One reason retail prices for linear video entertainment subscriptions do not fall, as do prices for virtually all other communications services, is the content nature of the product, which creates uniqueness and scarcity, which in turn props up prices.
It also appears to be true that overpricing of desired content depresses sales, especially when product alternatives are available. That, most concede, is why consumers slowly are abandoning linear video.
Other content businesses face similar pressures.
By now we all are familiar with the reality that the Internet wrings out cost from every industry and market it touches. We understand the principle that users increasingly view apps, content and transactions as activities that should not cost much, if they cost anything in a direct, out of pocket payment sense.
So it perhaps comes as no surprise that book publishers, now better able to set their own prices for e-book sales--and setting them higher--are finding that fewer consumers seem to be willing to pay the higher prices.
To be sure, that is what one might expect: higher prices tend to produce lower sales. For anything but a luxury good, that would not be unexpected.
Specifically, “three big publishers that signed new pacts with Amazon— Lagardere SCA’s Hachette Book Group, News Corp’s HarperCollins Publishers and CBS Corp.’s Simon & Schuster—reported declining e-book revenue in their latest reporting periods,” the Wall Street Journal reports.
To be sure, with content products there always is the subjective matter of whether the current content resonates with buyers. Sometimes hit movies, songs or books get marketed, while at other times the products might not be so strong. It is possible that the data only reflect a lull in product desirability, measured in terms of consumer interest in buying.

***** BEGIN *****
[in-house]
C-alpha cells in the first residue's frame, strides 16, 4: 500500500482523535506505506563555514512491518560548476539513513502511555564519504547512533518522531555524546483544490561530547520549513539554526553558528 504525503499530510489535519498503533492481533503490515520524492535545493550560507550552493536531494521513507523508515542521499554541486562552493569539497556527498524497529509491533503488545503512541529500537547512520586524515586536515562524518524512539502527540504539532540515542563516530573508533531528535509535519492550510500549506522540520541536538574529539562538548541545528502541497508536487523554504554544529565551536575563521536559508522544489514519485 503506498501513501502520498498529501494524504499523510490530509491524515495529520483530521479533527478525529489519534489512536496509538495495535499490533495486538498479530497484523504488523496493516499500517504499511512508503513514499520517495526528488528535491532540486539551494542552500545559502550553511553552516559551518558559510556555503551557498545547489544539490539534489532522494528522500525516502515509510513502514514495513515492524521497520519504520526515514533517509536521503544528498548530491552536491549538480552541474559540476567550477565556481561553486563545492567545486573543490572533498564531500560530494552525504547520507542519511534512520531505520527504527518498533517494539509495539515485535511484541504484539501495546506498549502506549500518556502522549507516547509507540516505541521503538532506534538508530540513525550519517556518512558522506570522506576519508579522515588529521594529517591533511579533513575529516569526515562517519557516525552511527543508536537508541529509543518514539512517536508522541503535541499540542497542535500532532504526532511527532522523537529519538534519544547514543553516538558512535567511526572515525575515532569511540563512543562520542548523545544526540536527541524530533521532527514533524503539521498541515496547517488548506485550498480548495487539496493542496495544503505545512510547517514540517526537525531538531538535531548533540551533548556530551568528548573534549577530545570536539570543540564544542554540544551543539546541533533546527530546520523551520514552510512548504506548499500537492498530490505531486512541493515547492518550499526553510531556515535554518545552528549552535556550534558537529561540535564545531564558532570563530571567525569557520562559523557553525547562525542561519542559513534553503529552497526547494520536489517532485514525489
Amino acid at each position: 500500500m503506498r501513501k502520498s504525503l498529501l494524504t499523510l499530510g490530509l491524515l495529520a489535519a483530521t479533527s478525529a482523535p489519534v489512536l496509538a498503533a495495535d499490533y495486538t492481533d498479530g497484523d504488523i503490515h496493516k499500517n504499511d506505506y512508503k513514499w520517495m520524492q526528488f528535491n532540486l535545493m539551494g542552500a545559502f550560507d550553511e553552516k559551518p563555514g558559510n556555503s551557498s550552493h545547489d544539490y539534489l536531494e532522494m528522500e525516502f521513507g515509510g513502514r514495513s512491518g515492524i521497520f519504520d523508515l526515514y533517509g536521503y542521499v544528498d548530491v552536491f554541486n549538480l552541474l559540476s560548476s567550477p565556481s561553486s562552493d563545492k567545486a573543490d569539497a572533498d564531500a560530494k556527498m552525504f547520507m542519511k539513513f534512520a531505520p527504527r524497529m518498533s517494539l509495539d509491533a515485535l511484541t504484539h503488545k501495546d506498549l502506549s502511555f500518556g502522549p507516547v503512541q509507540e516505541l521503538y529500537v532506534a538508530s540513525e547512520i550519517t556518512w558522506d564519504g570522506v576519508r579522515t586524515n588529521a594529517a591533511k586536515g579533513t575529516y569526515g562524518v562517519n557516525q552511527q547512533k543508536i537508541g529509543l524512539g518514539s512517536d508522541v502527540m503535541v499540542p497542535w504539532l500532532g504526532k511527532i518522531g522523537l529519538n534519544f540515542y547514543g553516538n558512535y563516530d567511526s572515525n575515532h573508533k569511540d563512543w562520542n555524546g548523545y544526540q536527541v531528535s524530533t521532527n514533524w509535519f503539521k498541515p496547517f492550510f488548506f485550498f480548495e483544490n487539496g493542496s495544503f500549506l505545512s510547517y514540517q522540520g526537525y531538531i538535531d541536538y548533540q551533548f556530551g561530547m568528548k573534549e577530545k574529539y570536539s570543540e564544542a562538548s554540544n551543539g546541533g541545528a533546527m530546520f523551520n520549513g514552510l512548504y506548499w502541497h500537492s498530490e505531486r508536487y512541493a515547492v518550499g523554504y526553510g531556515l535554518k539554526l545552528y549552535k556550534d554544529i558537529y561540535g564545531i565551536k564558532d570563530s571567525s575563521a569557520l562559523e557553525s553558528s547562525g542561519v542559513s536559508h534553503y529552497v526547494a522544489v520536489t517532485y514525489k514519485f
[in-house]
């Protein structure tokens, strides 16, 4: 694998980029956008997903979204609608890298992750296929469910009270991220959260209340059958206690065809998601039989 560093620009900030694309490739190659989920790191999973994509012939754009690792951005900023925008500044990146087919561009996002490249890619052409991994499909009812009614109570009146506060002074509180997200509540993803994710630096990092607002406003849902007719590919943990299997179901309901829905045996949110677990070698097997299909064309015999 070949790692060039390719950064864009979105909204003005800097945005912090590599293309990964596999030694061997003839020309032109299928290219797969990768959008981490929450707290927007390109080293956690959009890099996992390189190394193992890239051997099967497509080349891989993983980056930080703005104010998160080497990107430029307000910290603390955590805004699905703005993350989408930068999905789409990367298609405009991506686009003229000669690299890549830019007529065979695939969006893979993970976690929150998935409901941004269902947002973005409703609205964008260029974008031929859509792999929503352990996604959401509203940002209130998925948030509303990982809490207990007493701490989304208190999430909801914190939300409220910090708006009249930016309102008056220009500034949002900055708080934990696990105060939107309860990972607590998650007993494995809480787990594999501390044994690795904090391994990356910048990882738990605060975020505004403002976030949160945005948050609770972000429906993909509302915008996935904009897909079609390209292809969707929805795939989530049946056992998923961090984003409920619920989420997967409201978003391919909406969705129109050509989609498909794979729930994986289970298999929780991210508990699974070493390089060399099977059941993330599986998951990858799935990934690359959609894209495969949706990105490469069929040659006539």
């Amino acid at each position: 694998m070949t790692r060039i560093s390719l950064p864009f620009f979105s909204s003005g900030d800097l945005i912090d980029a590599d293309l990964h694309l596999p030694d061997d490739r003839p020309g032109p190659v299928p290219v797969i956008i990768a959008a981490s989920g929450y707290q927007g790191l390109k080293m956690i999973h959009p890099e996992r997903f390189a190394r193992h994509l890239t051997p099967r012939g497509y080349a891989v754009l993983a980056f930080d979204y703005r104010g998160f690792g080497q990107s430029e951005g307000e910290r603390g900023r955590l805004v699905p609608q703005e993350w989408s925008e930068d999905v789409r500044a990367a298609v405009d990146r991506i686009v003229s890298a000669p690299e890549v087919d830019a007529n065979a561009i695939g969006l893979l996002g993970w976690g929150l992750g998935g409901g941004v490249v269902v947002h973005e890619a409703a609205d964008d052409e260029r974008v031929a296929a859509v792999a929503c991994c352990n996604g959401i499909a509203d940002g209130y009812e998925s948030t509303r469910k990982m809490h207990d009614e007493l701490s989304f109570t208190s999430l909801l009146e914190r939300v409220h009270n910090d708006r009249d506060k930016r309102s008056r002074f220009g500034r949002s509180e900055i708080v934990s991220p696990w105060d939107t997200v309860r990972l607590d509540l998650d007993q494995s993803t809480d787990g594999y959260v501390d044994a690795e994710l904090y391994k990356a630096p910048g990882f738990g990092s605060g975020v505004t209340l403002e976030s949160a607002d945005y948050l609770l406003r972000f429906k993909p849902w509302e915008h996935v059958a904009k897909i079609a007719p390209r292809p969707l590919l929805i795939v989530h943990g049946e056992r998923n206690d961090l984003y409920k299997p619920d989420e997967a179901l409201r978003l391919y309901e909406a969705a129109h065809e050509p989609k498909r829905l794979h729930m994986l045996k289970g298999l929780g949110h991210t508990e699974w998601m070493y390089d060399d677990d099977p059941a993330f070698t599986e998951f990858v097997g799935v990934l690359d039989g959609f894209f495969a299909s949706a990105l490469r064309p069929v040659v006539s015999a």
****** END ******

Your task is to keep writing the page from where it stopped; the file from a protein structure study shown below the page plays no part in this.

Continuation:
But it might also be the case that book products, like most other content, simply faces price resistance in the digital domain, as do most other digital products.
It is tempting to speculate that, as is the case for many other digital products, we might also be seeing a “winner takes all” sort of trend, where most of the revenue or profit is generated by a relatively few number of hit titles.
But book publishing had a “hits” dynamic before content went digital. And many would argue digital distribution enables a “longer tail” of sales of less popular titles.
The bad news for book publishers might be, though, that the Internet is simply wringing profit out of the business, as it so often does. Publishers are free to price as they like. But consumers also are free to refuse to buy.